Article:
Memories of childhood and trees
Rodney Gavin Bullock | Winchester, Hampshire Angleterre | 05/23/2002
(5 out of 5 stars)
"The American composer, Alan Hovhaness, died in 2000, aged 89. Like many Americans, Hovhaness felt an emotional attachment to two countries - the USA, where he was born (in Massachusetts) and Armenia, the land of his father. This led to a love of Armenian music and then to explorations much further east, including India and China, with all these elements helping to form his mature style. His concern was with beauty and his best works have a `visionary' feel which evoke a feeling in the listener of something beyond. Despite writing over 60 symphonies, he is not really a symphonic composer: he rarely resorts to development or tonality in an architectural sense. His love of fugues highlights his admiration of Bach. The music is totally accessible and anyone wary of modern music need have no fears.This delightful disc contains three complete string quartets (1,3 and 4), the Suite from String Quartet No 2 and a set of Bagatelles. Finally, there is `Song of the Ch'in' by the Chinese composer, Zhou Long. Hovhaness's huge output can be seen from quartets 3 and 4 being grouped together under Op.208 (Nos 1 & 2).The Bagatelles are all very short, charming pieces in different styles. The 1st quartet begins with a short prelude consisting of a quirky melody and is followed by a strict fugue with four subjects. It may suggest an dry academic exercise but is finely written. Next is a beautiful elegiac slow movement. The quartet ends with yet another fugue which initially bears a striking resemblance to the one in the famous Mysterious Mountain symphony (No.2).The Suite from his quartet no.3 consists of three movements from the longer work which had at least seven. Why he thought it necessary to extract a suite lasting less than five minutes long is not explained. The first is Gamelan in Sosi style, the second Spirit Murmur and the last Hymn. Charming miniatures.The 3rd quartet is titled `Reflections on my Childhood' (Childhood Fantasia in New England). The first movement is a beautiful meditation with a modal and liturgical feel to it, followed by music of more eastern flavour, perhaps reflecting the young boy's New England upbringing, followed by the growing awareness of his Armenian heritage. The liturgical gentleness returns at the beginning of the second movement. `Armenian' episodes reappear but this time are integrated into the gentle flow except for the last, extended one, which has the last say. A beautiful piece full of gentle nostalgia.`The Ancient Tree' (Under the Ancient Maple Tree) is the title of his 4th quartet. It is a touching requiem to a beautiful tree on Hovhaness's uncle's farm in New Hampshire which was destroyed by lightning. As a boy, he remembers the glorious views he commanded from this point. It begins with a beautiful adagio, again modal in feel, which reflects the bitter-sweet memories of things past and gone forever. The inevitable fugue follows but the main theme has the character of a rustic dance. The final movement begins adagio with some music of heart-breaking beauty. A brighter mood gradually appears and the piece ends with a fast, celebratory passage.Zhou Long's `Song of the Ch'in' for string quartet dates from 1982. The Ch'in is a Chinese zither and this piece reflects the various ways of playing it - plucking, ornaments etc.. It is a quite complex but approachable work with elements of Chinese and Western music.The performances by the Shanghai Quartet are excellent and the recording is good, even if the players sound a little distant. The insert notes are very full."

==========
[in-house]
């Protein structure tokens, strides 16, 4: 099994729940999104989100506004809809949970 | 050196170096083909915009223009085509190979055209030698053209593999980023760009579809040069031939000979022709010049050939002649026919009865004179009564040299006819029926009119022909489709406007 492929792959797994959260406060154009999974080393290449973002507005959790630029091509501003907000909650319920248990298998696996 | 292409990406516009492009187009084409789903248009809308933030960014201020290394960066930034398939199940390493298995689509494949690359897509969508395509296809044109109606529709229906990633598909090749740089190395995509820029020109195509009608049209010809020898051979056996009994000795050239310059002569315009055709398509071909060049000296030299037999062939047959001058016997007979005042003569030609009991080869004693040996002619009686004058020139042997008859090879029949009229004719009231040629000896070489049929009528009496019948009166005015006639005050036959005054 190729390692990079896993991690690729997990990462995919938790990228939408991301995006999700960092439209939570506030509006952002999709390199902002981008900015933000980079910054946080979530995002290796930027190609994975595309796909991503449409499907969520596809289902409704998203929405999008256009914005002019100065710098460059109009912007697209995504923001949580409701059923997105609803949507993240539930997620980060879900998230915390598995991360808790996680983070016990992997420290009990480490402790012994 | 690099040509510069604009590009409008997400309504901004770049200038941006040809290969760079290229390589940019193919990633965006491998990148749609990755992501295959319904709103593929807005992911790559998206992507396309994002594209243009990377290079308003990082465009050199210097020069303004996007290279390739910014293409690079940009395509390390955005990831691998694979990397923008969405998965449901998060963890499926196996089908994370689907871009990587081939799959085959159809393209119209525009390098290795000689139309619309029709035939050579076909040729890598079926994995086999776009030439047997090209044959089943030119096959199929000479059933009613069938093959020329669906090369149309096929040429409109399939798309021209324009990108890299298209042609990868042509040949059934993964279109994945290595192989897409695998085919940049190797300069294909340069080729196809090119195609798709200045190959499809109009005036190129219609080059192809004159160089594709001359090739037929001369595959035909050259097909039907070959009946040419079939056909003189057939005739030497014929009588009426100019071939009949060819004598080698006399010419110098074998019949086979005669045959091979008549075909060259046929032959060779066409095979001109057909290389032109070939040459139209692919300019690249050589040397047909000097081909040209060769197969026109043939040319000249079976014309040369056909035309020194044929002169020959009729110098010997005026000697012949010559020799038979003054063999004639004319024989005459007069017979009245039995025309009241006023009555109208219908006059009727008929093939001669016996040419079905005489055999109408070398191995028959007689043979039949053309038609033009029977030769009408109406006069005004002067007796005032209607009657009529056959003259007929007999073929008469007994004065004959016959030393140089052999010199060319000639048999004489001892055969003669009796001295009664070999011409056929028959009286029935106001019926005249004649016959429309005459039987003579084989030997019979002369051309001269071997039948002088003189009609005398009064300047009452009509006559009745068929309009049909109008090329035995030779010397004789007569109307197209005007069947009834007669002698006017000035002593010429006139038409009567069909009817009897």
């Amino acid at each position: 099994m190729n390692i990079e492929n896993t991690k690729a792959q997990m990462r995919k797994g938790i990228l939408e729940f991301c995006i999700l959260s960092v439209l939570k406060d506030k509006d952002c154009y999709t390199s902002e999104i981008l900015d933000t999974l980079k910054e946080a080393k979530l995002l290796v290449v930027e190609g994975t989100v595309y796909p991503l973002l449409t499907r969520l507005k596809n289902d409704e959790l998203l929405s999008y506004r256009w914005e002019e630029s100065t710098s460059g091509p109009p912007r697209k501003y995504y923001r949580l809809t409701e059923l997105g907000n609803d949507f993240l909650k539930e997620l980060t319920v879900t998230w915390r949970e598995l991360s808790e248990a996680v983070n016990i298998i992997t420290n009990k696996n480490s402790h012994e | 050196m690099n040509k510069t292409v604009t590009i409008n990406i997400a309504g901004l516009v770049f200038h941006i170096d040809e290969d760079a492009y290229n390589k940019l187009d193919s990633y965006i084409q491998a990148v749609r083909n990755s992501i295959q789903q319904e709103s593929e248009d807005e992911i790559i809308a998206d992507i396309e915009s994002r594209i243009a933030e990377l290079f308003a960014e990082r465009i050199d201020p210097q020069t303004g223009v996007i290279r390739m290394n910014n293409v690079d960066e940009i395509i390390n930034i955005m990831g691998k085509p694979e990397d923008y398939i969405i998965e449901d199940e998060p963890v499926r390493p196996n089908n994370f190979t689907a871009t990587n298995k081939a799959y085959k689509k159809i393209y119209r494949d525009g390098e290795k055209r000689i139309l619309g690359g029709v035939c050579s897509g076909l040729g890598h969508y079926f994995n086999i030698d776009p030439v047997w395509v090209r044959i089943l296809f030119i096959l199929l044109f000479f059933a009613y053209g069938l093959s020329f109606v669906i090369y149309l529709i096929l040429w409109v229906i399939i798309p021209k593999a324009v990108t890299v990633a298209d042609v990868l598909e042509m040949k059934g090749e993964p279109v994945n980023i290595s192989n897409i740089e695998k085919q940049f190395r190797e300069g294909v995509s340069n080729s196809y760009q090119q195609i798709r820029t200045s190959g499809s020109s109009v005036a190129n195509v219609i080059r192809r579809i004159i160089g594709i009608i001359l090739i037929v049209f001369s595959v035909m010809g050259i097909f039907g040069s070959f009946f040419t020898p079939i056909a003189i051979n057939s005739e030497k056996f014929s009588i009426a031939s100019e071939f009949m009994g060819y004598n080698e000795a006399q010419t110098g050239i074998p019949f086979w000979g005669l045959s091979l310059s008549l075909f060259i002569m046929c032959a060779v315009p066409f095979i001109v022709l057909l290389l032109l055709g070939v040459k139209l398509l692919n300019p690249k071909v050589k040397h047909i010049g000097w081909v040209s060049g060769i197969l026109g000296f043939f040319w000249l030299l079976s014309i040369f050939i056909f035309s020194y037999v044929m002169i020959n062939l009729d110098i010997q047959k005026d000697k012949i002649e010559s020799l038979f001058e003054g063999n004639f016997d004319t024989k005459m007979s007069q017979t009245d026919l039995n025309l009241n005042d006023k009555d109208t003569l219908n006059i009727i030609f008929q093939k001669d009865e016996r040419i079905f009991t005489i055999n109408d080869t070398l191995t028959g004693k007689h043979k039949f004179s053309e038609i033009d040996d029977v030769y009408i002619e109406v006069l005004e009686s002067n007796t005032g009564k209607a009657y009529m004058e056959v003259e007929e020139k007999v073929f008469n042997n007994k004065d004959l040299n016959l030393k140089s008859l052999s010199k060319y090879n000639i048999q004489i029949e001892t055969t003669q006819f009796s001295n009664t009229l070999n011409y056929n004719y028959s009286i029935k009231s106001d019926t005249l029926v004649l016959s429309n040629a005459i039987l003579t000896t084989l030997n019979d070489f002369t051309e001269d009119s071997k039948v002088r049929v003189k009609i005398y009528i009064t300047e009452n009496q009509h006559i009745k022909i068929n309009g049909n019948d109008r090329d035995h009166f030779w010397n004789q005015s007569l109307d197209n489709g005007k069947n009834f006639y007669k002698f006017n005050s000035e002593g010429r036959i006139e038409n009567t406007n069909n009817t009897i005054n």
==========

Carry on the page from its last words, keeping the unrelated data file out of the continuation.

Interesting chamber works
G. Metcalf | United States | 10/07/2005
(5 out of 5 stars)
"The music on this disc is good consistently. I found the textures in the more varied Bagatelles more stimulating than the more repititious quartets but it is all good and doesn't sound like just another quartet. The elements of Eastern music add quite a bit of interest. The recording quality is excellent. In writing this it was difficult to add much to the extensive comments of Mr. Bullock but I hope that another voice asserting the quality of this music will encourage the reader to go off the beaten path and give this stuff a try."